BY: Bobby Harrison | Daily Journal
Lt. Gov. Tate Reeves, who also has advocated for the repeal of Common Core, has praised the legislation.
“This legislation will end Common Core and allow Mississippians to create strong academic standards that are among the highest in the nation,” Reeves has said.
But during the debate on the proposal, Reeves’ Education Committee chair, Sen. Gray Tollison, R-Oxford, said, “This is just a commission developed to look at the existing standards … Nobody is getting rid of anything. This is just a commission.”
But by the same token, Tollison and other legislative leaders have said that if the Board of Education does not heed the recommendations of the commission, the Legislature could take additional action in 2016. But by that time, the new standards, which by some estimates the state and local school districts have spent nearly $90 million to enact, would be well entrenched in the state.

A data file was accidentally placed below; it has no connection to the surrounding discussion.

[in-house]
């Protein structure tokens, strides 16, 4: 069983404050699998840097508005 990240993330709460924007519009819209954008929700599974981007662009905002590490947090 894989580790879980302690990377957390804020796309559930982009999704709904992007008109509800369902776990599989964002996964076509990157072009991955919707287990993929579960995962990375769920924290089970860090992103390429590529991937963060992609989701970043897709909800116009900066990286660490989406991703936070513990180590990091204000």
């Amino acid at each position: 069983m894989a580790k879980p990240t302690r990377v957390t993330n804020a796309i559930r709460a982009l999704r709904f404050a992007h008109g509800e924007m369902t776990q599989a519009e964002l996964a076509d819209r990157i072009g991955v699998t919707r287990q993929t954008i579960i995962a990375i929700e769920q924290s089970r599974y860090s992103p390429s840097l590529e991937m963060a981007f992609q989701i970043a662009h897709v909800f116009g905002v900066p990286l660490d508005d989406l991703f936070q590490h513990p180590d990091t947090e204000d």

If Bryant did veto the legislation, it could create some interesting dynamics since he would be opposing legislation approved by an overwhelming number of his fellow Republicans.
In the 122-member House, only 29 members (one Republican) voted against the proposal. Generally speaking, the Democrats who voted against the proposal did so because they do not think the Legislature should be trying to usurp the authority of the constitutionally created Board of Education.
In the 52-member Senate, six members (three Republicans) voted no. One of those Republicans, Sen. Melanie Sojourner of Natchez, has advocated the governor veto the proposal and call a special session to pass stronger anti-Common Core legislation.
And various Tea Party groups, such as those closely associated with Sen. Chris McDaniel, R-Ellisville, have been pressing for a Bryant veto.
“If we pass this bill, we will never see a change,” McDaniel said when the proposal was debated.